|Photos||Video & Audio||Blogs||Statistics||Archive||Games||Mobile|
Hassan Cheema, in the Dawn, analyses Pakistan's batting woes following their poor showing in the Champions Trophy. One of their biggest problems, he says, is the persistence with proven failures.
Pakistan should have used the time between the 2011 World Cup until now building a team for the future. Instead, with the captain under fire before every series, conservative options have been taken and Pakistan are further away from an ideal team now than they were two years ago.
The argument made by Misbah and the selection committee has been that Pakistan need experienced batsmen; but the experience in their cases is one of failure. Pakistan now have 20 months, almost exclusively in friendly conditions, before the World Cup in Australia and New Zealand. They could begin the process of building for that by removing the deadwood.
James Anderson has stamped his authority as England's leading bowler in the record books. He surpassed Darren Gough to become the country's highest wicket taker in one-day internationals, a month after claiming his 300th Test victim. Sam Sheringham of the BBC catalogues Anderson's interview with his colleague Mark Chapman, in which the he talks about the skill, physical and psychological requirements of bowling quick.
"When I first got picked for Lancashire I couldn't swing the ball, so [coach] Mike Watkinson took me aside and taught me how to do it: the grip and the seam position," reveals Anderson.
"He said imagine the feel of it coming out of your hand almost like an off-spinner, your arm coming over almost like a round-arm, or low-arm. That really worked for me because I'm a feel kind of bowler.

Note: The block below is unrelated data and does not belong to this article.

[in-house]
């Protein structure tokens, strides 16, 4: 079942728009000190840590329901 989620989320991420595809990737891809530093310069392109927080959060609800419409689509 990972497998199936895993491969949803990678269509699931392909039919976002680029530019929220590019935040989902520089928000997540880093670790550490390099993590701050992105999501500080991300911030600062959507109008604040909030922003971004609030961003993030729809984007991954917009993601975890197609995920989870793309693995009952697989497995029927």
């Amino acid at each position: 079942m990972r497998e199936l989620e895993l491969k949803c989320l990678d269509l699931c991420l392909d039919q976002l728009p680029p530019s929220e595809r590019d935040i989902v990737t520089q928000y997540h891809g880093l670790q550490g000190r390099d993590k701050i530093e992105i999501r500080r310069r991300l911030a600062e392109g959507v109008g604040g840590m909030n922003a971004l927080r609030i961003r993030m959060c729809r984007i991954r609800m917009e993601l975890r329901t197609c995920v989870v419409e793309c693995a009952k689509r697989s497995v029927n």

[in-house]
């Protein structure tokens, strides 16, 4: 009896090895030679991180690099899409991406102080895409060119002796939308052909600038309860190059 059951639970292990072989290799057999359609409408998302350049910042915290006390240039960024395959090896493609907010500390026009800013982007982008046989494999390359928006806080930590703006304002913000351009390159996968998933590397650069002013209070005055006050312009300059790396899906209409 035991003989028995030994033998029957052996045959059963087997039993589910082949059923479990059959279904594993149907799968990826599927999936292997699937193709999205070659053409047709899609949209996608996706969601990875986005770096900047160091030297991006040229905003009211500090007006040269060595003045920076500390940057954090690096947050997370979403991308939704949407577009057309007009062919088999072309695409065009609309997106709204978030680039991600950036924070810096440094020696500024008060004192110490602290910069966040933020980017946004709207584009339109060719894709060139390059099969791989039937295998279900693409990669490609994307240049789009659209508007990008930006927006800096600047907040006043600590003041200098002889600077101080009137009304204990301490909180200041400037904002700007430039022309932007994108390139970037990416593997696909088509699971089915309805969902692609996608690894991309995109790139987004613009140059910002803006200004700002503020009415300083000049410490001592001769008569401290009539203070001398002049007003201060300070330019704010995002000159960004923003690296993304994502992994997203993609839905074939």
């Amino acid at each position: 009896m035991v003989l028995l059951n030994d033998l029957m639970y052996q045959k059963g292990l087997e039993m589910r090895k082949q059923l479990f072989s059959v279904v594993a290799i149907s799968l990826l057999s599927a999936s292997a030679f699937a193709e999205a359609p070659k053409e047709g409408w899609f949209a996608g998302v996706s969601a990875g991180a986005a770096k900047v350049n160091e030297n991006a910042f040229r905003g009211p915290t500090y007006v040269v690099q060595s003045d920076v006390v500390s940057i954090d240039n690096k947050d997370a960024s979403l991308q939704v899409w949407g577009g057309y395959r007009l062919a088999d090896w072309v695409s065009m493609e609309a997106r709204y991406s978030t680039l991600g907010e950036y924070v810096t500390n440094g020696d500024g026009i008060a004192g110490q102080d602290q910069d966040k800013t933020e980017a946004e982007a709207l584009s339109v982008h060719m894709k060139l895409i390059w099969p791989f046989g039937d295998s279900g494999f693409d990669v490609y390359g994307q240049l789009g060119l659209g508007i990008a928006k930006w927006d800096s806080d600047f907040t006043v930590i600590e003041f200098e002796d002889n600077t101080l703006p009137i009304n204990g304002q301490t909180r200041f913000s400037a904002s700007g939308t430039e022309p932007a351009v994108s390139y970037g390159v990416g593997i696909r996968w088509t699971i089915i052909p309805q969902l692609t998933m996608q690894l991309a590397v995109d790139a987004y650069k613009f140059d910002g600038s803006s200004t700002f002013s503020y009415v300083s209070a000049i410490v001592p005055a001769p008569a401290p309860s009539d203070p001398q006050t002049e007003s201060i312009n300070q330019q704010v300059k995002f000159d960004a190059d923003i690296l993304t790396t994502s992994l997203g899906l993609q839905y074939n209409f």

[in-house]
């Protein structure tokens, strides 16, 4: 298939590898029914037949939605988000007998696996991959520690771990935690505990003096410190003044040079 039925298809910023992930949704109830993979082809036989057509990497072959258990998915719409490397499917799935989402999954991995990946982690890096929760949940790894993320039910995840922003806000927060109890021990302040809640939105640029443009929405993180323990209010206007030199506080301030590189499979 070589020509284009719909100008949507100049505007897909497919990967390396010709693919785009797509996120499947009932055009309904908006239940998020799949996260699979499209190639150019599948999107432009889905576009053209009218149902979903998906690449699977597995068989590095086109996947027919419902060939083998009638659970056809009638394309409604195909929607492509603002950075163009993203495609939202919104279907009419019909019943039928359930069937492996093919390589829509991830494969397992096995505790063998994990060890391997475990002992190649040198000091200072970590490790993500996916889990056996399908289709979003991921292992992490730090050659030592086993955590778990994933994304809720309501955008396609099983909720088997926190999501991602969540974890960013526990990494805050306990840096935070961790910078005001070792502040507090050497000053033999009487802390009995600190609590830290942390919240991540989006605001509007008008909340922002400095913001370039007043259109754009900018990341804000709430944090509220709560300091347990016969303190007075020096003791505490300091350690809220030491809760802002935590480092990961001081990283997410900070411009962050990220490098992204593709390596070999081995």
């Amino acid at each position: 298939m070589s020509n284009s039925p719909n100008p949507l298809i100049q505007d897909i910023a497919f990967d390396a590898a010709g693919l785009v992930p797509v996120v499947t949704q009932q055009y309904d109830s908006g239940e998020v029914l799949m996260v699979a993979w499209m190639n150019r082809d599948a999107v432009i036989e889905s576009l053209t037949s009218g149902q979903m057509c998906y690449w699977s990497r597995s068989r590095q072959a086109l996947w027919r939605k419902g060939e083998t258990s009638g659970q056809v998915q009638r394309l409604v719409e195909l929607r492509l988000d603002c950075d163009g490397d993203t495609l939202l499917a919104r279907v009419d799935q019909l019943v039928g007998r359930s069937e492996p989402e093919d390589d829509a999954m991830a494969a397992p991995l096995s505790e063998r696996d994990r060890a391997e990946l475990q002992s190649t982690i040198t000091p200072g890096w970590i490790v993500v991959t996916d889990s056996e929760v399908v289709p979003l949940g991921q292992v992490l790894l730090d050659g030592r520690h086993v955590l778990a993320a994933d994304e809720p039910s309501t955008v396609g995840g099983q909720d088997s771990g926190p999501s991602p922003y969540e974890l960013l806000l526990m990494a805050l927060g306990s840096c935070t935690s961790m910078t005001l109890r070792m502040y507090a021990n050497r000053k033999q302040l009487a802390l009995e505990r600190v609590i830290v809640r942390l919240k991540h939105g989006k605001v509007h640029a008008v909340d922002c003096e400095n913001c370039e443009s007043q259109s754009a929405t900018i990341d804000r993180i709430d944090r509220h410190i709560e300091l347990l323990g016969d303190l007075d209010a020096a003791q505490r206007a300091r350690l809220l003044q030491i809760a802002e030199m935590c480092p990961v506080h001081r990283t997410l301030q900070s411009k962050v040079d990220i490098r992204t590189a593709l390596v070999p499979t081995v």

There are plenty of international batsmen who could benefit from a few more hours in the nets. Perhaps they could learn from Jade Child, a cricketer from Ricky Ponting's home town of Launceston. This week, Child earned himself a Guinness World Record for the longest net session ever when he batted for 25 hours straight.
Child, 26, started batting at 8pm on Wednesday and finished at 9pm on Thursday, not surprisingly also claiming the world record for the most balls faced in a net session along the way. The previous record stood at 12,353 deliveries and by the end, Child had faced 15,701 from a bowling machine and also from local bowlers.
"I'm tired, but I'm happy," Child told the Examiner. "The support I had was incredible, I had people here at 3am helping out when they could've been sleeping, and my wife, Ktima, has helped so much with putting everything together."
In breaking the world records, Child raised about $2000 for the Save the Tasmanian Devil programme.